Furthermore, instead of clear explanation in defense of judicial immunity, critics of the initiative resort to questioning the reputations and motivations of its proponents, imputing some spurious or nefarious agenda.

The South Dakota legislature as a body even went so far as to pass an official resolution urging the voters to vote against the initiative.

State officials have spent public funds convening hearings, lobbying the public with advertisements and official notices, threatening that anarchy and social chaos will occur if it succeeds at the ballot box. The media and statist pundits regularly misrepresent the terms of the initiative in editorials and articles to the public, claiming that convicted felons will be able to sue judges for the sheer fact they were found guilty. (In fact, under the initiative a judge would still be immune from such suit if he or she administered the proceedings pursuant to law.)

Despite the fact that elected officials have neither the jurisdiction nor authority to take an official stance on such ballot initiatives, they have used their official status and tax payer dollars to oppose this popular grass-roots effort for reform; this is both a conflict of interest, and usurps the public's discretion to make an independent choice.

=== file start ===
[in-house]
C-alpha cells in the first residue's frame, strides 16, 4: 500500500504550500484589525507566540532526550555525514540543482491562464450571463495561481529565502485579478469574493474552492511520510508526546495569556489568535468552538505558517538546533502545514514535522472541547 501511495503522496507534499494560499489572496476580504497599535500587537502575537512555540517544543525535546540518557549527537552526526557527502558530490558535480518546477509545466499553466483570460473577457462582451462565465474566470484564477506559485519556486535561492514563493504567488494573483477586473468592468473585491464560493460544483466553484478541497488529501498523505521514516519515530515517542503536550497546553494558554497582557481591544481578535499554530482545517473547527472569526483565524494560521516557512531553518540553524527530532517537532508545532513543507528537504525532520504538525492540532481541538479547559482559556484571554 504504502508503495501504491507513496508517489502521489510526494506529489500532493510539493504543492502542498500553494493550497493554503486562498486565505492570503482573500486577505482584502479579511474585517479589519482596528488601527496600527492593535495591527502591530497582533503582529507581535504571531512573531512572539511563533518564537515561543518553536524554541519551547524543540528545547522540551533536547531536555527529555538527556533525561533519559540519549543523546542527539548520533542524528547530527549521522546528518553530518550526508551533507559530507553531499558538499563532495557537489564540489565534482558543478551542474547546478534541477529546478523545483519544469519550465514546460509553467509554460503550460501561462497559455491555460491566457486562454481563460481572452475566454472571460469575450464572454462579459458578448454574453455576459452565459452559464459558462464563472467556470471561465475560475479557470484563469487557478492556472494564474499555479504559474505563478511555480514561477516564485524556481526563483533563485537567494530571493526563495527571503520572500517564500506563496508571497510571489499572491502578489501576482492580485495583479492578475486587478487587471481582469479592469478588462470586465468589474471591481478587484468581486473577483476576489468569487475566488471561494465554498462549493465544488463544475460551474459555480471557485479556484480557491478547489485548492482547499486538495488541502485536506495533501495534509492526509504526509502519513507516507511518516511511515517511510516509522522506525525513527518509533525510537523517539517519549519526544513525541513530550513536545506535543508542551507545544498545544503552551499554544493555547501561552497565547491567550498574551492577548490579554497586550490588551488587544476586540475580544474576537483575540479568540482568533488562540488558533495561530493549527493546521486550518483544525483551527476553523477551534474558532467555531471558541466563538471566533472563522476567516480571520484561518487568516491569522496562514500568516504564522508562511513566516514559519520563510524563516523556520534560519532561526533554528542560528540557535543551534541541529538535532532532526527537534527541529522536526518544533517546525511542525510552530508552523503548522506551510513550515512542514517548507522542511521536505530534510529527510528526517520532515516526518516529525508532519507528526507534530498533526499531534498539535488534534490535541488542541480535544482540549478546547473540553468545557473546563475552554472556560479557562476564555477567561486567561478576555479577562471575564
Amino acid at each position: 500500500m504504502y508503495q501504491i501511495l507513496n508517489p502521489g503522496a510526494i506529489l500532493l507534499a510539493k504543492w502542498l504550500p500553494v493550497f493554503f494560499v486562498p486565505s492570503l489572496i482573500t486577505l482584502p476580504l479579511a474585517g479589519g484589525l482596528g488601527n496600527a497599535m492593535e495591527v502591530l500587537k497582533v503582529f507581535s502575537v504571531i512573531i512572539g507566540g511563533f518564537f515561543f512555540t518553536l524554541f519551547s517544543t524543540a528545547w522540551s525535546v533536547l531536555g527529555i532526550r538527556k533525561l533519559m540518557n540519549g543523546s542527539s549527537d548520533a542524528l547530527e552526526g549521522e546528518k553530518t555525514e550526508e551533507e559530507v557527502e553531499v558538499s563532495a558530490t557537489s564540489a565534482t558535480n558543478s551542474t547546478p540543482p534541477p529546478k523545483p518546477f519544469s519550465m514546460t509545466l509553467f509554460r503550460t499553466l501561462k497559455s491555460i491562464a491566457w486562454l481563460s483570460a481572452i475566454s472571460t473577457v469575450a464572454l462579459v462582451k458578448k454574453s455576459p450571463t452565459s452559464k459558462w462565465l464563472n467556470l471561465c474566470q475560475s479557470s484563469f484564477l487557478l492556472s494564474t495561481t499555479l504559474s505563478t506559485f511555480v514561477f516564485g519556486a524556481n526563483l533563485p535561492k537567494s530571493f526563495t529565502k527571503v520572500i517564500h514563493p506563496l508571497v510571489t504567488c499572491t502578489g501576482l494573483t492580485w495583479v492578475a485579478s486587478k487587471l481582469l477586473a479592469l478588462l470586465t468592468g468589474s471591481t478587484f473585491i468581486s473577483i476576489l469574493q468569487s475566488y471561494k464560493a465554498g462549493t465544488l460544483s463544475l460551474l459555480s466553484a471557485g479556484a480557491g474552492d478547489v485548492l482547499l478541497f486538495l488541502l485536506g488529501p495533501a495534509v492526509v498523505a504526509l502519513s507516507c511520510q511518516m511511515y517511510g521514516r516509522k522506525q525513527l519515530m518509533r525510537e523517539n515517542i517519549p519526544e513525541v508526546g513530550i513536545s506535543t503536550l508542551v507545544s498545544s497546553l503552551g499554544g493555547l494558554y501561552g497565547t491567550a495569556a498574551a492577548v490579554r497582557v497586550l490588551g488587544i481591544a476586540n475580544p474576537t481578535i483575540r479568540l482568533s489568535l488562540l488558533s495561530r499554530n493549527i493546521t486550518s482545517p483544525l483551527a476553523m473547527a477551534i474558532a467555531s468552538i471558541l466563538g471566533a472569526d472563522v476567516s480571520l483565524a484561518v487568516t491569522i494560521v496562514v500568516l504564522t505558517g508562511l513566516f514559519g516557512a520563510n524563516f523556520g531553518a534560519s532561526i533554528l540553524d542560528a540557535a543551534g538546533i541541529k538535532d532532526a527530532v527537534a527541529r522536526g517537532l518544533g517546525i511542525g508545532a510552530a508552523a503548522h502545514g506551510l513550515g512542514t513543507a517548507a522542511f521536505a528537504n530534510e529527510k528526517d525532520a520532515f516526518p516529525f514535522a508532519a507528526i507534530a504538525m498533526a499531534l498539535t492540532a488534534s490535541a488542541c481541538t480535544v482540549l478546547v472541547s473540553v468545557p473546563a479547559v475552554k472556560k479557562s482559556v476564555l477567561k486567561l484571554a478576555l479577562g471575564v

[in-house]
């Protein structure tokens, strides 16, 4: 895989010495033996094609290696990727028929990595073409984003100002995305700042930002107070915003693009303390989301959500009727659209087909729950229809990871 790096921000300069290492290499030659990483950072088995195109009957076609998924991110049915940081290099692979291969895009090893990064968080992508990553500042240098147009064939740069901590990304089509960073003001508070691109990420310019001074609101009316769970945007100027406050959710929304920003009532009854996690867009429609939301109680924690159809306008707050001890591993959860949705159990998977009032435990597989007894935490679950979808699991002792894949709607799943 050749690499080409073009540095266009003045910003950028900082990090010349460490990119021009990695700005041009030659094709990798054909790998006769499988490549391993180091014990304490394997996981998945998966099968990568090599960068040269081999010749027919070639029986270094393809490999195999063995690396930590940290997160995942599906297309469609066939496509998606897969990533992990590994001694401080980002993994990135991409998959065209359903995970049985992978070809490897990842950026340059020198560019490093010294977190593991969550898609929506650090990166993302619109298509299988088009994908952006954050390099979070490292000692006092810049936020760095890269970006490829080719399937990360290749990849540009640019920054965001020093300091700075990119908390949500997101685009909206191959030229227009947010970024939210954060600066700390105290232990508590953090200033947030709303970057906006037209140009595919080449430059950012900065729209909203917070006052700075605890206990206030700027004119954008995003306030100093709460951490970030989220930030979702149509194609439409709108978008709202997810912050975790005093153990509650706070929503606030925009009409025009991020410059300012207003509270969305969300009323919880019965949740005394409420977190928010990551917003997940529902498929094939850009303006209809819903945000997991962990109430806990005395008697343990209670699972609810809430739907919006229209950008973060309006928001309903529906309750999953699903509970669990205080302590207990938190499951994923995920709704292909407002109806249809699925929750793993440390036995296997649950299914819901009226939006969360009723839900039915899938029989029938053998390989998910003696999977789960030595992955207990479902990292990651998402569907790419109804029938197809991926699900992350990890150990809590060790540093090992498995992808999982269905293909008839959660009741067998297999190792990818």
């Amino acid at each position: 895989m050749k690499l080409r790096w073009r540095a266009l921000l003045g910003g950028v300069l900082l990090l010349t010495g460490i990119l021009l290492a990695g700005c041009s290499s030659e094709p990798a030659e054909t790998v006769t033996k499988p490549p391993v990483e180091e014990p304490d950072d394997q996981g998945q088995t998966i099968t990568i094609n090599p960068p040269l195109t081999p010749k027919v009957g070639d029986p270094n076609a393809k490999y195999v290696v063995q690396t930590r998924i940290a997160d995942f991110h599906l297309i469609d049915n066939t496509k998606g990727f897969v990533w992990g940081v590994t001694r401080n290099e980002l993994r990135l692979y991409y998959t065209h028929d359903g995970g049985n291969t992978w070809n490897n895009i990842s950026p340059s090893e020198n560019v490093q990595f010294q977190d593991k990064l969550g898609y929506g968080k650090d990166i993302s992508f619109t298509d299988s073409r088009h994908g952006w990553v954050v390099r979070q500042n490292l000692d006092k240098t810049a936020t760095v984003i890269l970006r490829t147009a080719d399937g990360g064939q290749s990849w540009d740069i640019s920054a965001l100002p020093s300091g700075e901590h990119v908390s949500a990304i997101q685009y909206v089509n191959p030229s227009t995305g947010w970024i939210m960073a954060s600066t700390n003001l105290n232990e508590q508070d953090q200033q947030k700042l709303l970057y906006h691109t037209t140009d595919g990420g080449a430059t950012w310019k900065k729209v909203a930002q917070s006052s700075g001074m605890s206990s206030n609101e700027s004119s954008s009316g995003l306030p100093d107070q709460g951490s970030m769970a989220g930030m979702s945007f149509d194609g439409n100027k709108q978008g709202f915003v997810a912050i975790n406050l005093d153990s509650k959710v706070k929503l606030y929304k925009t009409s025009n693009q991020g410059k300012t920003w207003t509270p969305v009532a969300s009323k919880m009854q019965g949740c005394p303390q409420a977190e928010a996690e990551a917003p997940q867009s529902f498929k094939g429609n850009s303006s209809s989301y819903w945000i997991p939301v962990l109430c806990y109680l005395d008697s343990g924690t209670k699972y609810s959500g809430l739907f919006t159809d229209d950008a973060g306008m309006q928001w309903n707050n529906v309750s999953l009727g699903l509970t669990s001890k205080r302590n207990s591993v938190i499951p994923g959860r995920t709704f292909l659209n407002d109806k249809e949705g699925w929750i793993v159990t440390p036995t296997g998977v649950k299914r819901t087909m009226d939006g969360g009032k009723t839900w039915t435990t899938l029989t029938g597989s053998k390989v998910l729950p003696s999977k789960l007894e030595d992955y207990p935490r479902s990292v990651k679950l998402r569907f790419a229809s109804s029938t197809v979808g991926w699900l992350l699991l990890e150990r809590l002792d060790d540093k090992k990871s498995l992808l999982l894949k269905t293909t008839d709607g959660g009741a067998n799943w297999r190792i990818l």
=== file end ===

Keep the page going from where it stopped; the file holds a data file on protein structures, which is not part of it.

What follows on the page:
In November 2006, hysterical South Dakota legislators and the legal community will find out if the voters choose to demand effective accountability from all employees of the government, or if they will let judges continue to proclaim that they can legally "Do No Wrong," a legal principle that they claim as their divine right and legacy, conferred directly from the social class of pre-Magna Carta Kings and Royalty.


  2. John E. Wolfgram, "How the Judiciary Stole the Right to Petition," 31 U. West L.A. L. REV., Summer, 2000, Research/WolfgramJudiciaryStoleRTP.htm (remove space).


Copyright 2006, Libertarian Party of New York

From: Free NY, Vol. 4, Issue 2, April, 2006, p. 21.  Gary Treistman is editor of Free NY, the official newsletter of the Libertarian Party of New York,  Hyperlinks in the original are shown here as references.  Reprinted in accordance with the "fair use" provision of Title 17 U.S.C. § 107 for a non-profit educational purpose.


This Web site is not associated with Tulane University or its affiliates

© 1998-2013 Carl Bernofsky - All rights reserved
Send me an e-mail